Climate change – scaremongering or an unfortunate reality? Interview with Wendel Trio, Director of the Climate Action Network Europe (CAN Europe)

By Hannah Schartmann.

A warm welcome, Wendel Trio. What are your tasks at the Climate Action Network Europe?

I have been the Director of CAN Europe since September 2011. My main tasks include strategy development, political representation, developing the network and fundraising. I also coordinate and manage the secretariat.

Can you tell me a bit more about CAN? What are your goals and tasks?

CAN Europe is Europe’s leading NGO coalition fighting dangerous climate change. We are 160 member organisations from 35 European countries, representing over 1.700 NGOs. Our aim is the protection of the global climate in a manner that promotes equity and social justice between peoples, sustainable development of all communities, and protection of the global environment.

Are you still looking for new members and are there any requirements for an organisation to join the network?

We are always looking for new members. The organisation should be independent from business interest and from political parties. Our CAN Europe Membership is open to non-governmental/non-profit organisations, who are based in Europe and who have a focus on climate change issues. There are a lot of benefits to join our network.

For example?

You are joining the leading European and worldwide NGO network on climate change. You can participate in our regular workshops and webinars on climate and energy related topics. You will also have access to our email lists, which provide a lot of information about EU climate policy, renewable energy and energy savings. Finally, you can connect with other people working on the same issues and exchange ideas.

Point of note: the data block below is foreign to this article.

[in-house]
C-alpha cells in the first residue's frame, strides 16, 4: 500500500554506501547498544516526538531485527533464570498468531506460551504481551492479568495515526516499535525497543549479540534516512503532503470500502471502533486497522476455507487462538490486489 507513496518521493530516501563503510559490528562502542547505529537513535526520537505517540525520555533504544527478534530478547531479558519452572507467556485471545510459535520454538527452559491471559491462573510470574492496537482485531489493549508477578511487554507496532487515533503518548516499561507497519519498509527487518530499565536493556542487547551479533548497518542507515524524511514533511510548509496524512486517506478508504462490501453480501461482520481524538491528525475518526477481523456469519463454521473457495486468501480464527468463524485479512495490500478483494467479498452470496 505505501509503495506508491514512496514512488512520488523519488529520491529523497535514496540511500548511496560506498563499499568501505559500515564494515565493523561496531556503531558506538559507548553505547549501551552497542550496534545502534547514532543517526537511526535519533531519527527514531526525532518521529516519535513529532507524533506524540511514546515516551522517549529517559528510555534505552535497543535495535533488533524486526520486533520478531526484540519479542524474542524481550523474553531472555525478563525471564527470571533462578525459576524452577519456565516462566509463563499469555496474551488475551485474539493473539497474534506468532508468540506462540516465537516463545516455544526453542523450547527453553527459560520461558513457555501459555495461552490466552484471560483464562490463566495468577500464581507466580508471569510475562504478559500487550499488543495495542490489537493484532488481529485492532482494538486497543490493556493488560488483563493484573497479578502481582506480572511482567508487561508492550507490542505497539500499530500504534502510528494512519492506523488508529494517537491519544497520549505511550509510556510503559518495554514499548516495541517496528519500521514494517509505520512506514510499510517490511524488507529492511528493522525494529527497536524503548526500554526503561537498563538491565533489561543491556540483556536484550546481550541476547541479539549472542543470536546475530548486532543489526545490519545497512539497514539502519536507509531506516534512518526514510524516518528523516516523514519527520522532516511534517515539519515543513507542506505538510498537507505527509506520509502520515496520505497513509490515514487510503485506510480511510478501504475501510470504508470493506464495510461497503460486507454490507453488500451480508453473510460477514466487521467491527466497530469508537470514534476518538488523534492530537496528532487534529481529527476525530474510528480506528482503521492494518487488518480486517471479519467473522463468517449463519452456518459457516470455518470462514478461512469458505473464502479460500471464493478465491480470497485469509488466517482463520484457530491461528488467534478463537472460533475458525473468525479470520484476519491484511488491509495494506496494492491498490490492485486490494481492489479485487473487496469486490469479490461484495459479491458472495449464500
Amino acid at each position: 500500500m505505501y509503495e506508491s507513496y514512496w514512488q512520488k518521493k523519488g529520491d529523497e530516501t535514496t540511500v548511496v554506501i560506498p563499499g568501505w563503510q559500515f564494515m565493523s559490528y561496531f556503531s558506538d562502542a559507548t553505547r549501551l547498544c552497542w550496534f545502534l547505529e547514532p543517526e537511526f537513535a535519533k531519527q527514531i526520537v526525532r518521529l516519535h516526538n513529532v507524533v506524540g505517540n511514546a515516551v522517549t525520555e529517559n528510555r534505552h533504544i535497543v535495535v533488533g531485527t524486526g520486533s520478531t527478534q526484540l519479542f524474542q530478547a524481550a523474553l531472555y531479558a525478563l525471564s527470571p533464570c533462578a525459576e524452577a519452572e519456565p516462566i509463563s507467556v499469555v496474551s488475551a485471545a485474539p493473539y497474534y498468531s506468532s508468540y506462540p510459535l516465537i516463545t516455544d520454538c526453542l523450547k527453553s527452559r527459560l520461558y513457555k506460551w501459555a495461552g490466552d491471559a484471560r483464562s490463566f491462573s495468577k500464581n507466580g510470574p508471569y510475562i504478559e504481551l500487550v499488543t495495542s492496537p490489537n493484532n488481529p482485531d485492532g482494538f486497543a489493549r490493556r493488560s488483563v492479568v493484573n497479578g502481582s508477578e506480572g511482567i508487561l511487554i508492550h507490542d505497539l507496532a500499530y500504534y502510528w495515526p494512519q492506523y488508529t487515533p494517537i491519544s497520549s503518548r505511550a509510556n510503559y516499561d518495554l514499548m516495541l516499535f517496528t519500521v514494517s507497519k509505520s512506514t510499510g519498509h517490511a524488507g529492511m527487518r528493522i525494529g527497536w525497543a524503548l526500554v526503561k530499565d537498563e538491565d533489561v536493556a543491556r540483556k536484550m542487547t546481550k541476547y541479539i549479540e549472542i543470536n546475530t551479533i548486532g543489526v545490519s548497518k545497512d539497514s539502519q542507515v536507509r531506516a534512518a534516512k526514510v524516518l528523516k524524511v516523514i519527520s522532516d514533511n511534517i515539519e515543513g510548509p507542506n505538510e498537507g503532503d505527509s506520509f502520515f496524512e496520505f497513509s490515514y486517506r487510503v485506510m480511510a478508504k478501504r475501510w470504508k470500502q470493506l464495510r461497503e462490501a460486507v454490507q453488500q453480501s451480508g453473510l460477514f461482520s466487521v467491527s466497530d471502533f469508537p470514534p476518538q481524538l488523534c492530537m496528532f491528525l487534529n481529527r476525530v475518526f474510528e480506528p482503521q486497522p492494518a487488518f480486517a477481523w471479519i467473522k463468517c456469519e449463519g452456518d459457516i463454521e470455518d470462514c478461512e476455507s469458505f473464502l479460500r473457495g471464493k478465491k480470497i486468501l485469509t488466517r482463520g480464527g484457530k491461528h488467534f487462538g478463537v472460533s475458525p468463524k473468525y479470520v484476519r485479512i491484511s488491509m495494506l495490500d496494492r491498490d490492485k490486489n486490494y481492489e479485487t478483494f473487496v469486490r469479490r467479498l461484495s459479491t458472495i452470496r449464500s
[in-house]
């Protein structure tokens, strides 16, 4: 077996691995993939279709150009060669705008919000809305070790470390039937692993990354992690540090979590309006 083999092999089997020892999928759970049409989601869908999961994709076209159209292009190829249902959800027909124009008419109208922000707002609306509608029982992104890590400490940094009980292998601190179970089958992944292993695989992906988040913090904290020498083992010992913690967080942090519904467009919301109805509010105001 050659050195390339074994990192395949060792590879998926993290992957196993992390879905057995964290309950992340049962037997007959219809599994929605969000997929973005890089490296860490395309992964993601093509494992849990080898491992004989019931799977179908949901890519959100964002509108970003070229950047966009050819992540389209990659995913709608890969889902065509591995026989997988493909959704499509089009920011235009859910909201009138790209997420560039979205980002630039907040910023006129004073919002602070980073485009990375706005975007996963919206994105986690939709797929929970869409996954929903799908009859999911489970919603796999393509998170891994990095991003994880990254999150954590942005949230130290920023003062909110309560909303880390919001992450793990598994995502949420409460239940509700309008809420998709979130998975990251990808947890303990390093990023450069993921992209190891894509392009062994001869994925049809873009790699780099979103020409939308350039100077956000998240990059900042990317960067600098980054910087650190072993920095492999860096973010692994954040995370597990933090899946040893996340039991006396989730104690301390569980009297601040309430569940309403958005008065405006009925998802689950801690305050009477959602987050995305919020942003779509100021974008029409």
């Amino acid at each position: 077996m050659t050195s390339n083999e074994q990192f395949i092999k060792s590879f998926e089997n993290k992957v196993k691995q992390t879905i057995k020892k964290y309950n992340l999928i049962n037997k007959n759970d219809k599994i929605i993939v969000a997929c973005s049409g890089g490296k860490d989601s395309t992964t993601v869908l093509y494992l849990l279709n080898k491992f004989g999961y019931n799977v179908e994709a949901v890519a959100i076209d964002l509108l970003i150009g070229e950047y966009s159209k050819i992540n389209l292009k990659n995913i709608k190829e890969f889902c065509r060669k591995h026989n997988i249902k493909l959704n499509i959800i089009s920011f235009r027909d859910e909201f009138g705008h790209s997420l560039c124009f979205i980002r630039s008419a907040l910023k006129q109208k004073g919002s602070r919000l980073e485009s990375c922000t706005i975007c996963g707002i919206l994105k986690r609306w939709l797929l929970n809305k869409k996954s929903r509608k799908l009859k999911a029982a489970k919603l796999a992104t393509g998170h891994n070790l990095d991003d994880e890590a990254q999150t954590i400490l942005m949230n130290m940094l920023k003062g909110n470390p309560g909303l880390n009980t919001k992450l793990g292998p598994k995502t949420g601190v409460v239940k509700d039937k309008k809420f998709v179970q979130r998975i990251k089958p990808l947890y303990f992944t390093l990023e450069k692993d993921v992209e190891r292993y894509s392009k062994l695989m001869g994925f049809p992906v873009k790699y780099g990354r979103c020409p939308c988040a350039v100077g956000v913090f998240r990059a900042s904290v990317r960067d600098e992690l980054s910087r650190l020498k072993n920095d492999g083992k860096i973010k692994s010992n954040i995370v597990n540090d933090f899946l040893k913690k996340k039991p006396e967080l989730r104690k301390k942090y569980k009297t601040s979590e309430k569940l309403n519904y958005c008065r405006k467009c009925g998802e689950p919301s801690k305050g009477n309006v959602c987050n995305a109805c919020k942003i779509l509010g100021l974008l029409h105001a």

What do you think are the main threats to our planet?

Climate change represents an urgent and potentially irreversible threat to human societies and the planet. By the decade 2006–2015, human activity had warmed the world by 0.87°C (± 0.12°C) compared to pre-industrial times (1850–1900). If the current warming rate continues, the world would reach human-induced global warming of 1.5°C around 2040.

Why has a temperature rise such a negative impact on our planet?

Temperature rise has already resulted in profound alterations to human and natural systems, like an increase in droughts, floods, and some other types of extreme weather. Sea levels are rising, glaciers are melting and coral reefs are bleaching – a biodiversity loss. These changes are causing unprecedented risks to persons. The most affected people live in low and middle income countries, some of which have experienced a decline in food security, which in turn is partly linked to rising migration and poverty.

What is your demand to the EU to minimize these threats?

We have to implement the Paris Agreement to limit temperature rise to 1.5°C. Thus, we call upon the EU to firstly reduce all greenhouse gas emissions by at least 65% by 2030, as compared to 1990, secondly to increase natural carbon removals so as to achieve net zero greenhouse gas emissions by 2040 and thirdly, to phase out all coal power plants by 2030 and to phase out the use of all fossil fuels by 2040. We need a 100% renewable European energy system by 2050 at the latest.

That’s a highly challenging task and also impossible to achieve?

I still have hope. However, all relevant companies, industries and stakeholders would need to be involved. Each person can help to fight against climate change. Examples are: changing our food systems, such as diet changes away from land-intensive animal products, electrifying transport and developing ‘green infrastructure’, such as building green roofs, or improving energy efficiency by smart urban planning.

What is your opinion about the worldwide climate strikes?

They are very important because they show that people care about climate change. There is a growing awareness of climate change. In order to make a difference, the strikes need to have an impact on policy.

Do you have any message to the public regarding climate change?

Climate change needs an overall solution. The government must accept climate change and they have to see it as a project. Beside of the government, each person should be willing to help to stop the climate change. There are a lot of ways to do so. It is the responsibility of every one of us to fight against the climate crisis. If we want to save our planet, we have to change our lifestyle.

Thank you very much for the interview. If you would like to learn more about the Climate Action Network Europe, you can visit their website: and Youtube Channel

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